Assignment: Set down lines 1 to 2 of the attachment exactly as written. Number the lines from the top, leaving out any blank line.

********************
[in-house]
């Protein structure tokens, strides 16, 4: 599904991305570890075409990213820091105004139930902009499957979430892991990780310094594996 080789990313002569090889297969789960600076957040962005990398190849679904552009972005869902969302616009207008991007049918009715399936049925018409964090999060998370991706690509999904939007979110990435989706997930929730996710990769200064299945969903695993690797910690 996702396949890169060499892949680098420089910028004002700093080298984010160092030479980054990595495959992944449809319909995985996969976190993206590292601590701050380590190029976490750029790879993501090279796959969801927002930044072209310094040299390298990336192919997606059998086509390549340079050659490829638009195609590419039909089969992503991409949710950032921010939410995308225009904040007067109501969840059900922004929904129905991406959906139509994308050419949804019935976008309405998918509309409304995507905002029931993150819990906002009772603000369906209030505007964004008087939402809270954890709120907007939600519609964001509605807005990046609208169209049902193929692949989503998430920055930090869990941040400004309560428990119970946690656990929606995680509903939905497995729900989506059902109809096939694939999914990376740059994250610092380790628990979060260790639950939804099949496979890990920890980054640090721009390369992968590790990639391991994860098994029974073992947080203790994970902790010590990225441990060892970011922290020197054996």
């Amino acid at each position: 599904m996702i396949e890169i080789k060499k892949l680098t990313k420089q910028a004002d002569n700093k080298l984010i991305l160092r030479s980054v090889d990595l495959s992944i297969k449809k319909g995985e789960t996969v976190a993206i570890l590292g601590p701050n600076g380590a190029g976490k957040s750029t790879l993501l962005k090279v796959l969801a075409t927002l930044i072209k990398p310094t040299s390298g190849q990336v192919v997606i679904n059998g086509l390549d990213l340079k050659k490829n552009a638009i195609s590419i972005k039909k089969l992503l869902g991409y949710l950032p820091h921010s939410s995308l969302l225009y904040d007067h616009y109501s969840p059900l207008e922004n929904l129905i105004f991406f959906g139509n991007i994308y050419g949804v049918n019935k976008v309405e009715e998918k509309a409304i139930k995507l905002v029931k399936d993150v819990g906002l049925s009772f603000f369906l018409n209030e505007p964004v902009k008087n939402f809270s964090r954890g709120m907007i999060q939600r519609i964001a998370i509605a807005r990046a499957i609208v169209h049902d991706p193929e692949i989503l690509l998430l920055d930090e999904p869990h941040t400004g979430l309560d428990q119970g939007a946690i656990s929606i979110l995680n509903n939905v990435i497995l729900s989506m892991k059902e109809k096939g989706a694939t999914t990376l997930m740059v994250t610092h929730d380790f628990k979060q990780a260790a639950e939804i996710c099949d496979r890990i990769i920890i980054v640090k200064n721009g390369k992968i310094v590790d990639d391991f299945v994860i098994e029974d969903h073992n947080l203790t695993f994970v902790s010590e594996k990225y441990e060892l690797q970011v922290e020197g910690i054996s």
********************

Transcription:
[in-house]
């Protein structure tokens, strides 16, 4: 599904991305570890075409990213820091105004139930902009499957979430892991990780310094594996 080789990313002569090889297969789960600076957040962005990398190849679904552009972005869902969302616009207008991007049918009715399936049925018409964090999060998370991706690509999904939007979110990435989706997930929730996710990769200064299945969903695993690797910690 996702396949890169060499892949680098420089910028004002700093080298984010160092030479980054990595495959992944449809319909995985996969976190993206590292601590701050380590190029976490750029790879993501090279796959969801927002930044072209310094040299390298990336192919997606059998086509390549340079050659490829638009195609590419039909089969992503991409949710950032921010939410995308225009904040007067109501969840059900922004929904129905991406959906139509994308050419949804019935976008309405998918509309409304995507905002029931993150819990906002009772603000369906209030505007964004008087939402809270954890709120907007939600519609964001509605807005990046609208169209049902193929692949989503998430920055930090869990941040400004309560428990119970946690656990929606995680509903939905497995729900989506059902109809096939694939999914990376740059994250610092380790628990979060260790639950939804099949496979890990920890980054640090721009390369992968590790990639391991994860098994029974073992947080203790994970902790010590990225441990060892970011922290020197054996």